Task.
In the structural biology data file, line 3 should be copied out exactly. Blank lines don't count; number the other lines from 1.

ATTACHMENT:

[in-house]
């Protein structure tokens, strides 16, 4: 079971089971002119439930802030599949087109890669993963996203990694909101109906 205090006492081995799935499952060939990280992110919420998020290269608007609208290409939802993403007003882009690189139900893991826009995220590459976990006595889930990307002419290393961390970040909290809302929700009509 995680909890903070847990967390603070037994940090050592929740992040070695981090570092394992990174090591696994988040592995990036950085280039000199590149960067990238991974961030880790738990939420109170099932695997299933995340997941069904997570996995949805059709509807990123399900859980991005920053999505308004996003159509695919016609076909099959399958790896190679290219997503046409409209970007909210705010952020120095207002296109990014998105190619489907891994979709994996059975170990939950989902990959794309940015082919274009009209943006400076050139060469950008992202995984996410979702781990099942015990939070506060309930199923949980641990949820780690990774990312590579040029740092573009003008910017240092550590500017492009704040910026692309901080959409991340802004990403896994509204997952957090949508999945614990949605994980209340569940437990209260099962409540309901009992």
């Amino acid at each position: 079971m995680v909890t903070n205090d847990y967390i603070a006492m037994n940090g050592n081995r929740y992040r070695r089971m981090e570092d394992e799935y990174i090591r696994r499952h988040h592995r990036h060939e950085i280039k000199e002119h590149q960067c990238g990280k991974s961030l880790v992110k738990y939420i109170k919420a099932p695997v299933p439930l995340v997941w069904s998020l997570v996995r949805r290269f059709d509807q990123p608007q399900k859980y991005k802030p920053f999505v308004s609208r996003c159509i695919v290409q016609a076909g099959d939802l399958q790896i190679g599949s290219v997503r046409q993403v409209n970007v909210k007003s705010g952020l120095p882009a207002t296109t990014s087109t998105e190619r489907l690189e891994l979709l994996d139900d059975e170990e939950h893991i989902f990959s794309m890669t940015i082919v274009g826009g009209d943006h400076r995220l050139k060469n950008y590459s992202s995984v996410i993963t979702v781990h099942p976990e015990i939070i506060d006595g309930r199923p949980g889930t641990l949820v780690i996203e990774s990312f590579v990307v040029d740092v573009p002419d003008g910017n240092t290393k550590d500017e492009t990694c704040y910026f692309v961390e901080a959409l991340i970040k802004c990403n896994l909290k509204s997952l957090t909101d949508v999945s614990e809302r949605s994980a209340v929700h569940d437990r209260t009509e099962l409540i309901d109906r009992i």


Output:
């Amino acid at each position: 079971m995680v909890t903070n205090d847990y967390i603070a006492m037994n940090g050592n081995r929740y992040r070695r089971m981090e570092d394992e799935y990174i090591r696994r499952h988040h592995r990036h060939e950085i280039k000199e002119h590149q960067c990238g990280k991974s961030l880790v992110k738990y939420i109170k919420a099932p695997v299933p439930l995340v997941w069904s998020l997570v996995r949805r290269f059709d509807q990123p608007q399900k859980y991005k802030p920053f999505v308004s609208r996003c159509i695919v290409q016609a076909g099959d939802l399958q790896i190679g599949s290219v997503r046409q993403v409209n970007v909210k007003s705010g952020l120095p882009a207002t296109t990014s087109t998105e190619r489907l690189e891994l979709l994996d139900d059975e170990e939950h893991i989902f990959s794309m890669t940015i082919v274009g826009g009209d943006h400076r995220l050139k060469n950008y590459s992202s995984v996410i993963t979702v781990h099942p976990e015990i939070i506060d006595g309930r199923p949980g889930t641990l949820v780690i996203e990774s990312f590579v990307v040029d740092v573009p002419d003008g910017n240092t290393k550590d500017e492009t990694c704040y910026f692309v961390e901080a959409l991340i970040k802004c990403n896994l909290k509204s997952l957090t909101d949508v999945s614990e809302r949605s994980a209340v929700h569940d437990r209260t009509e099962l409540i309901d109906r009992i």